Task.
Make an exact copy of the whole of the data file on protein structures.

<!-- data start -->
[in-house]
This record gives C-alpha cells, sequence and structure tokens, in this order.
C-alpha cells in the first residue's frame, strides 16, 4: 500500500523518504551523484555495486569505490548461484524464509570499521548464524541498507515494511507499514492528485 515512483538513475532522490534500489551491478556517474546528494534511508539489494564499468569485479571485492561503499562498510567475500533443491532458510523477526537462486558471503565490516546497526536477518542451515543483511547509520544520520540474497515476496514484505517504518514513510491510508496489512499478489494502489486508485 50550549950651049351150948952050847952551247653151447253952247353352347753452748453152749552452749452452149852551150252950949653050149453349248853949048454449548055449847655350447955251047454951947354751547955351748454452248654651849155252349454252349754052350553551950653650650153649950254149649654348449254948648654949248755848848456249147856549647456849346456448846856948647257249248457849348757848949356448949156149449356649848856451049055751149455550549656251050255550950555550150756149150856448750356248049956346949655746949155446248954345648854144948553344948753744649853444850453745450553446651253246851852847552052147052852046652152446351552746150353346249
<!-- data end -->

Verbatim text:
[in-house]
This record gives C-alpha cells, sequence and structure tokens, in this order.
C-alpha cells in the first residue's frame, strides 16, 4: 500500500523518504551523484555495486569505490548461484524464509570499521548464524541498507515494511507499514492528485 515512483538513475532522490534500489551491478556517474546528494534511508539489494564499468569485479571485492561503499562498510567475500533443491532458510523477526537462486558471503565490516546497526536477518542451515543483511547509520544520520540474497515476496514484505517504518514513510491510508496489512499478489494502489486508485 50550549950651049351150948952050847952551247653151447253952247353352347753452748453152749552452749452452149852551150252950949653050149453349248853949048454449548055449847655350447955251047454951947354751547955351748454452248654651849155252349454252349754052350553551950653650650153649950254149649654348449254948648654949248755848848456249147856549647456849346456448846856948647257249248457849348757848949356448949156149449356649848856451049055751149455550549656251050255550950555550150756149150856448750356248049956346949655746949155446248954345648854144948553344948753744649853444850453745450553446651253246851852847552052147052852046652152446351552746150353346249